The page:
The Food and Drug Administration has enough tools to police the dietary supplement sector. That was the reaction from industry in the wake of yet another negative story about the product category in a high profile publication, in this case, USA Today.
In an article published on Thursday, USA Today delved into sports nutrition product marketer Driven Sports and its founder Matt Cahill. The articled laid out Cahill’s checkered history in the business, which includes personal and class action lawsuits, a jail sentence and the marketing of steroid containing products.
Judy Blatman, senior vice president of communications for the Council for Responsible Nutrition said she couldn’t comment on Driven Sports directly. But she had this to say about the state of regulatory oversight over the whole industry:
“We do think that are always going to be companies that are looking for loopholes in the law. If companies find them, it is not issue with the law itself.
“It is the job of FDA to enforce the law. The dietary supplement industry is appropriately regulated. There is ample authority for the agency to enforce those laws and to make sure consumers are protected,” she said.
“It is concerning any time you see this kind of a story. These kinds of examples are not representative of mainstream companies that are looking to have a long term relationship with consumers,” Blatman said.
Loren Israelsen, president of the United Natural Products Alliance, had this to say:
"We were troubled to read the report in USA Today regarding a specific company and products, which if true, suggests a need for further regulatory oversight and investigation. With the authority at FDA's disposal, we would hope for a prompt review, and should there be irregularities or violations of law, that appropriate government action be taken."
Questions about dendrobium
Even before the USA Today story, Cahill came to renewed attention because his latest product, Craze, a preworkout formula, has been a big seller, earning recognition from Bodybuilding.com. The product contains an ingredient listed on the label as an extract of dendrobium, an orchid species. Among the chemicals listed under dendrobium extract is phenethylamine, a member of the stimulant family.
The question many raised about this ingredient is similar to the one raised about DMAA. USP Labs, which manufactured several DMAA-containing pre workout and weight management products, has always maintained that DMAA can be found in geraniums. A number of scientific papers have disputed that notion. In any case, FDA mandated that DMAA be removed from the market and recently seized some USP products that contained DMAA from a GNC warehouse. USP Labs, the last DMAA holdout, had already ceased production of DMAA products and recently agreed to destroy its remaining inventory of products that contained the ingredient.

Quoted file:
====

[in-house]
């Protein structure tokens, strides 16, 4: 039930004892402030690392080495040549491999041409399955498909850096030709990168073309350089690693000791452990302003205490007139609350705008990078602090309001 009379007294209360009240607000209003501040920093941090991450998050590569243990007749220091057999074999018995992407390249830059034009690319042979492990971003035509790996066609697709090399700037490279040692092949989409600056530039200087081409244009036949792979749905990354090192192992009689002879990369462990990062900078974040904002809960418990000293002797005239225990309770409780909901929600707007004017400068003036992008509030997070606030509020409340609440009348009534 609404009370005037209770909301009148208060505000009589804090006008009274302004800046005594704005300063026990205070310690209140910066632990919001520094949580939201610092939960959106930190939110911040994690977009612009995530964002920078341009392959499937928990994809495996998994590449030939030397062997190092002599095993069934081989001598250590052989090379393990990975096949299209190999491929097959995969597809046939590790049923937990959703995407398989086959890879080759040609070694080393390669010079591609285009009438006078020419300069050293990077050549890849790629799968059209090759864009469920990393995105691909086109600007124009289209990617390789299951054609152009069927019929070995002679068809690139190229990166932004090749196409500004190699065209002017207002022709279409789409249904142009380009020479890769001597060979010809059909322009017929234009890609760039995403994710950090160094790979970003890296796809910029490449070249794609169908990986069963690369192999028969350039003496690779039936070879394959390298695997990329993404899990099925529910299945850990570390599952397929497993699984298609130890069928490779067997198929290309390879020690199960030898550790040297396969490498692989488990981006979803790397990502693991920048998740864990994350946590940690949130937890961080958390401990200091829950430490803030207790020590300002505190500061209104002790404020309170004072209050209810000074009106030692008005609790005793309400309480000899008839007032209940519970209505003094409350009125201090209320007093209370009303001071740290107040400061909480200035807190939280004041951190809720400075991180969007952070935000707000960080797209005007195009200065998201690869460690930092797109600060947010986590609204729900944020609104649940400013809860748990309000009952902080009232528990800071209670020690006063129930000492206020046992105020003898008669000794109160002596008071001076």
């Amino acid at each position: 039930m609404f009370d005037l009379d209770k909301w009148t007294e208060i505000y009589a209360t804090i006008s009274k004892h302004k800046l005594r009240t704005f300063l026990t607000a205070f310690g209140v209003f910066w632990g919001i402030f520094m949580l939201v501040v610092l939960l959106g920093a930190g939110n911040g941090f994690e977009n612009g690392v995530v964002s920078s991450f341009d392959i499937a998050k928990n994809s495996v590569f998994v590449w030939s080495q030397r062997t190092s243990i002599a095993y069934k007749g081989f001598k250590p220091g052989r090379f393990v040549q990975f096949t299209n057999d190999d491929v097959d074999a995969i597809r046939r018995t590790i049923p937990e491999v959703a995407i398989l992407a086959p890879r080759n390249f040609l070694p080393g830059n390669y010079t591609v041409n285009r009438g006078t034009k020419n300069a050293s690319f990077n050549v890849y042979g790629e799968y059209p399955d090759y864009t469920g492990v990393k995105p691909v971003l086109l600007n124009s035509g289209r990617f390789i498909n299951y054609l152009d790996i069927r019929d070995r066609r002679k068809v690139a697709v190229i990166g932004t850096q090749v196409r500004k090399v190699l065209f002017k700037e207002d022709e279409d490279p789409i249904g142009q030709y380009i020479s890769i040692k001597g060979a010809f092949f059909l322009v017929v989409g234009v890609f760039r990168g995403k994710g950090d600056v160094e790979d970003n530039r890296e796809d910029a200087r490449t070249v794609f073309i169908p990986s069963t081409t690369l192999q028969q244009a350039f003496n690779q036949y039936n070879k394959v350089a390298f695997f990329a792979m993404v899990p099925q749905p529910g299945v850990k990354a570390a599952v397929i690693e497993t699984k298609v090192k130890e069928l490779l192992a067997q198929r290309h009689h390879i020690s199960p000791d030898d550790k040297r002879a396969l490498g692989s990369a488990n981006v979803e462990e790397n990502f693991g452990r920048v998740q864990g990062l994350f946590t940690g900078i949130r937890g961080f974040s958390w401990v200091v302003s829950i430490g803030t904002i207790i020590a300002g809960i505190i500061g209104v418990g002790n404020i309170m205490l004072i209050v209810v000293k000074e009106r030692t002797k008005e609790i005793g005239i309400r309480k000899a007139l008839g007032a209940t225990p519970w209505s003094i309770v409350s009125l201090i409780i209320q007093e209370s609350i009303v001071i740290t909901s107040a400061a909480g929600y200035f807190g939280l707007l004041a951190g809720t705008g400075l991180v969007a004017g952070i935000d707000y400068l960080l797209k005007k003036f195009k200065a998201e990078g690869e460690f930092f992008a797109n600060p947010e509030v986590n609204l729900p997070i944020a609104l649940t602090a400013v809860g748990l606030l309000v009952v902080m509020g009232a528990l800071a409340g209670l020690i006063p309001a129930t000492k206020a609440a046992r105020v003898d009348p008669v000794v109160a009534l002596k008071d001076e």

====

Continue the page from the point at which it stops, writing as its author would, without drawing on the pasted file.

Whether the phenethylamine in Craze can be found in dendrobium is a similar question. Even if that were true, the question remains whether there are commercially viable quantities of the chemical in nature, or whether it was synthesized in a laboratory. And if it never existed in nature, it at least fails to qualify as a lawful dietary ingredient or could even be considered an unapproved new drug.
Tests in Sweden
Earlier in 2013, the National Laboratory of Forensic Science (SKL) in Sweden tested what it considered to be Craze and said it found traces of amphetamine-like compounds including n-etyl-1-fenyl-butan-2-amin and phenethylamine.
Cahill said the Swedish results came from testing a counterfeit product.
“We refute this finding as erroneous,” he said. “Authentic Craze does not contain (n-etyl-1-fenyl-butan-2-amin).”
Cahill said the other compound mentioned by SKL was legal and legally labelled on its product.
“The report states that ‘fenetylamin” (phenethylamine in English) was identified, which is solely related to amphetamine. This does not mean that it has the same effects as amphetamine. Phenethylamine is correctly labeled as an ingredient on our product and is found in chocolate as well as dozens of plants and food products,” he said.
The USA Today story detailed Cahill’s checkered background. Cahill spent time in prison for marketing a product ostensibly for weight management that consisted of a chemical sometimes used as a pesticide mixed with baking soda. A young woman died of organ failure after ingesting a number of the pills at once.
While in prison, Cahill marketed a sports product that contained an illegal steroid. In a 2008 deposition connected to a lawsuit filed by a former college baseball player who said he suffered liver problems and lost his scholarship after using that product, Cahill said he chose the steroid after finding it referenced in a book without, apparently, further investigation of its safety data. Cahill is currently under a federal indictment for marketing another steroid product.
Trade association member
Driven Sports, like USP Labs and Bodybuilding.com, is a member of the American Herbal Products Association. AHPA president Michael McGuffin had this reaction to the USA Today story:
“Driven Sports is a member of the American Herbal Products Association (AHPA), having joined in June 2012. AHPA is committed to its mission of promoting the responsible commerce of herbal and botanical supplements. All members agree to abide by the AHPA Code of Ethics and Business Conduct, which includes a requirement to conform to all federal, state and local regulations.
“The above cited article reports on unproven allegations about one product against the background of an industry that has a history of providing safe and lawful supplements,” McGuffin said.